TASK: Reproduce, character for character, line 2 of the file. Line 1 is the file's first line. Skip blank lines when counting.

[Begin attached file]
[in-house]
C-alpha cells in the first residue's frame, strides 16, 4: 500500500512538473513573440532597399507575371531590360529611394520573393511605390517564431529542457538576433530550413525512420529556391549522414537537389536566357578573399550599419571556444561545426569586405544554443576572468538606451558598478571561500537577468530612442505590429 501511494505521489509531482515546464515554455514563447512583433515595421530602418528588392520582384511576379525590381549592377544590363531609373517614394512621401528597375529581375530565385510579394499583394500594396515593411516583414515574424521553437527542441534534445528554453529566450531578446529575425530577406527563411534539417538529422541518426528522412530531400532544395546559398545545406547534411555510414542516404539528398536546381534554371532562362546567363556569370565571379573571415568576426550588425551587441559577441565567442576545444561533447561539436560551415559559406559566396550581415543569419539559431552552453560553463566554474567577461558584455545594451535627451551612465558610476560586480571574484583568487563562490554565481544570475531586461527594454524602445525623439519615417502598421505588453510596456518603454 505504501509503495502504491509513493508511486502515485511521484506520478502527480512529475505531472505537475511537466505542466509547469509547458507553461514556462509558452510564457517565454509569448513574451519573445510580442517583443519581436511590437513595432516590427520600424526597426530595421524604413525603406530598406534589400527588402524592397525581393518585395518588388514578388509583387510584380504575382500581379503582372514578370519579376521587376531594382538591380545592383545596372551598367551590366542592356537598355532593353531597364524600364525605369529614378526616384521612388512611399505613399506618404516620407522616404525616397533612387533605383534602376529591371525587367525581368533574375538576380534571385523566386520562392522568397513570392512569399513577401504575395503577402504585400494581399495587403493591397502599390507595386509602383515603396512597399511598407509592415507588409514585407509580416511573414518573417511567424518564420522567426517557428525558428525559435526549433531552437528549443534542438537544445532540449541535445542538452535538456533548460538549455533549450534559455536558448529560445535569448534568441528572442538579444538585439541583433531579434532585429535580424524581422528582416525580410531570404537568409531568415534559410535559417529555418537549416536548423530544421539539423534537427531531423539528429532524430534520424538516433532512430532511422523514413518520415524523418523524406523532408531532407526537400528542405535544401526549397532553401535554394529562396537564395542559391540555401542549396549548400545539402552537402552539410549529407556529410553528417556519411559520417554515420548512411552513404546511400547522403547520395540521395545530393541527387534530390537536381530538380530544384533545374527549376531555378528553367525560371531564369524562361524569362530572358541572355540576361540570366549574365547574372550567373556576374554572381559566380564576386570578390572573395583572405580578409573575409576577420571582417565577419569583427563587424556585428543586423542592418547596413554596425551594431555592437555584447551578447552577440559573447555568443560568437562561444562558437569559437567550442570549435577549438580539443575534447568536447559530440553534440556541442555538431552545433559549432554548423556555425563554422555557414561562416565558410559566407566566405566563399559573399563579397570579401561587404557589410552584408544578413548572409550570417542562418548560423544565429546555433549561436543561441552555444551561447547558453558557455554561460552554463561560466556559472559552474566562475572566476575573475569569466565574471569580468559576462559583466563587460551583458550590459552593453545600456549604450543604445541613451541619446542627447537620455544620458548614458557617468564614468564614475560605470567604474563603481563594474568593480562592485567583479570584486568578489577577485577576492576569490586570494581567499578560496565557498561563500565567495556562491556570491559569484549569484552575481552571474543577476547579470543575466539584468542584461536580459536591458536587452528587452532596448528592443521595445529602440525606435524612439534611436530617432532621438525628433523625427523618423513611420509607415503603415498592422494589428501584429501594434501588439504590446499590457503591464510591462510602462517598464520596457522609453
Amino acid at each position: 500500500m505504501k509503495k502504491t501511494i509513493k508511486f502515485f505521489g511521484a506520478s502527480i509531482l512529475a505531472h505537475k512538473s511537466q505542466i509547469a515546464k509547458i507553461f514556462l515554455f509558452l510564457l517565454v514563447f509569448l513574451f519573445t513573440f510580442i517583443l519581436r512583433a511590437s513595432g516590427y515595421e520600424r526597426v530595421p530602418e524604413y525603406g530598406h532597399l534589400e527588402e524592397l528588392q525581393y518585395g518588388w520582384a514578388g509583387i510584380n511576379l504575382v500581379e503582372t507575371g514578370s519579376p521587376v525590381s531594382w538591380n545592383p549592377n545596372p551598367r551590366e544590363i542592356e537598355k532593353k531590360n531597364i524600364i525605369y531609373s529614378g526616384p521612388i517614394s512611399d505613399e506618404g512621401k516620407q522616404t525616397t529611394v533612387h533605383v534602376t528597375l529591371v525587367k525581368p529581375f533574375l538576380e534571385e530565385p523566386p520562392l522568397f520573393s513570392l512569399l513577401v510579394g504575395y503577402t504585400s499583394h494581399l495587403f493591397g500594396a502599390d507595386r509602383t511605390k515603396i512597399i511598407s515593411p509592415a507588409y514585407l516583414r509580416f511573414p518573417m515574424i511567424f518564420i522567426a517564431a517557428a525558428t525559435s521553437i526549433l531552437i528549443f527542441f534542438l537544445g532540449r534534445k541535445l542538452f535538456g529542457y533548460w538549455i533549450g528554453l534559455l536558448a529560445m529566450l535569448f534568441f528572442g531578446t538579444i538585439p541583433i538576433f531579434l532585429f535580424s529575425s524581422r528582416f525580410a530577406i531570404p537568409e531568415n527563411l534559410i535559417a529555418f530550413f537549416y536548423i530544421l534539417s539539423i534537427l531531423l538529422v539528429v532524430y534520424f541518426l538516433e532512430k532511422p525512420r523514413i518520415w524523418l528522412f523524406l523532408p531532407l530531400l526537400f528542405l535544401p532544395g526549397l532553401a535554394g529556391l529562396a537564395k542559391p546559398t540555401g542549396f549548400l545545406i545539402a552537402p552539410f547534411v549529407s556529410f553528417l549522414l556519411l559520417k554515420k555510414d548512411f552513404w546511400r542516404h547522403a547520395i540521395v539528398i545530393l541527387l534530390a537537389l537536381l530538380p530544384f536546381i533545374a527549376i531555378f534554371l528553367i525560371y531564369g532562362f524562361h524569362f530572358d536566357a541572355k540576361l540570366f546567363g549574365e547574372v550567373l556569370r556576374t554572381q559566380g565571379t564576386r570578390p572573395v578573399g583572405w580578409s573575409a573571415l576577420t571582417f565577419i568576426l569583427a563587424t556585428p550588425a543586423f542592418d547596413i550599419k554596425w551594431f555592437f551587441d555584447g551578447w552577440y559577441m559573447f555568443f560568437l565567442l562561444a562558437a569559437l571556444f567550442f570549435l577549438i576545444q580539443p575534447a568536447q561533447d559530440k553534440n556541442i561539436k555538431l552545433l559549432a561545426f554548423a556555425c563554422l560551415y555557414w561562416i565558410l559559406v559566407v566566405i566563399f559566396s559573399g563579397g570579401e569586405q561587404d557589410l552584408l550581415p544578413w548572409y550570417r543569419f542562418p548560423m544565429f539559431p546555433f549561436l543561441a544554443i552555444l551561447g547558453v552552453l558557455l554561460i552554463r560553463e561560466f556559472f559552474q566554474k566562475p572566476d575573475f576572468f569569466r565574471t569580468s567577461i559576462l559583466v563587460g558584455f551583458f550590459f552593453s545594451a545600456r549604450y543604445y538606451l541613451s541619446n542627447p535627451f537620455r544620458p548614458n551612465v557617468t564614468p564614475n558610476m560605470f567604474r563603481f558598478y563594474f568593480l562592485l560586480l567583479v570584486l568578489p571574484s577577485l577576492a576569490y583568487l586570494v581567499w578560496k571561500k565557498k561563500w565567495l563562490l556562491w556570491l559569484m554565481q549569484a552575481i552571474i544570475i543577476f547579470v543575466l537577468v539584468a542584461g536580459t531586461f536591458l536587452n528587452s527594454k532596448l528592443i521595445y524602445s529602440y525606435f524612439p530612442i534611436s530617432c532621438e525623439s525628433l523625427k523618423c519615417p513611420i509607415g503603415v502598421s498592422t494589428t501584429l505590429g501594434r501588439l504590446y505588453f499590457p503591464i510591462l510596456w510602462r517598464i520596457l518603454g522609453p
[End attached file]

C-alpha cells in the first residue's frame, strides 16, 4: 500500500512538473513573440532597399507575371531590360529611394520573393511605390517564431529542457538576433530550413525512420529556391549522414537537389536566357578573399550599419571556444561545426569586405544554443576572468538606451558598478571561500537577468530612442505590429 501511494505521489509531482515546464515554455514563447512583433515595421530602418528588392520582384511576379525590381549592377544590363531609373517614394512621401528597375529581375530565385510579394499583394500594396515593411516583414515574424521553437527542441534534445528554453529566450531578446529575425530577406527563411534539417538529422541518426528522412530531400532544395546559398545545406547534411555510414542516404539528398536546381534554371532562362546567363556569370565571379573571415568576426550588425551587441559577441565567442576545444561533447561539436560551415559559406559566396550581415543569419539559431552552453560553463566554474567577461558584455545594451535627451551612465558610476560586480571574484583568487563562490554565481544570475531586461527594454524602445525623439519615417502598421505588453510596456518603454 505504501509503495502504491509513493508511486502515485511521484506520478502527480512529475505531472505537475511537466505542466509547469509547458507553461514556462509558452510564457517565454509569448513574451519573445510580442517583443519581436511590437513595432516590427520600424526597426530595421524604413525603406530598406534589400527588402524592397525581393518585395518588388514578388509583387510584380504575382500581379503582372514578370519579376521587376531594382538591380545592383545596372551598367551590366542592356537598355532593353531597364524600364525605369529614378526616384521612388512611399505613399506618404516620407522616404525616397533612387533605383534602376529591371525587367525581368533574375538576380534571385523566386520562392522568397513570392512569399513577401504575395503577402504585400494581399495587403493591397502599390507595386509602383515603396512597399511598407509592415507588409514585407509580416511573414518573417511567424518564420522567426517557428525558428525559435526549433531552437528549443534542438537544445532540449541535445542538452535538456533548460538549455533549450534559455536558448529560445535569448534568441528572442538579444538585439541583433531579434532585429535580424524581422528582416525580410531570404537568409531568415534559410535559417529555418537549416536548423530544421539539423534537427531531423539528429532524430534520424538516433532512430532511422523514413518520415524523418523524406523532408531532407526537400528542405535544401526549397532553401535554394529562396537564395542559391540555401542549396549548400545539402552537402552539410549529407556529410553528417556519411559520417554515420548512411552513404546511400547522403547520395540521395545530393541527387534530390537536381530538380530544384533545374527549376531555378528553367525560371531564369524562361524569362530572358541572355540576361540570366549574365547574372550567373556576374554572381559566380564576386570578390572573395583572405580578409573575409576577420571582417565577419569583427563587424556585428543586423542592418547596413554596425551594431555592437555584447551578447552577440559573447555568443560568437562561444562558437569559437567550442570549435577549438580539443575534447568536447559530440553534440556541442555538431552545433559549432554548423556555425563554422555557414561562416565558410559566407566566405566563399559573399563579397570579401561587404557589410552584408544578413548572409550570417542562418548560423544565429546555433549561436543561441552555444551561447547558453558557455554561460552554463561560466556559472559552474566562475572566476575573475569569466565574471569580468559576462559583466563587460551583458550590459552593453545600456549604450543604445541613451541619446542627447537620455544620458548614458557617468564614468564614475560605470567604474563603481563594474568593480562592485567583479570584486568578489577577485577576492576569490586570494581567499578560496565557498561563500565567495556562491556570491559569484549569484552575481552571474543577476547579470543575466539584468542584461536580459536591458536587452528587452532596448528592443521595445529602440525606435524612439534611436530617432532621438525628433523625427523618423513611420509607415503603415498592422494589428501584429501594434501588439504590446499590457503591464510591462510602462517598464520596457522609453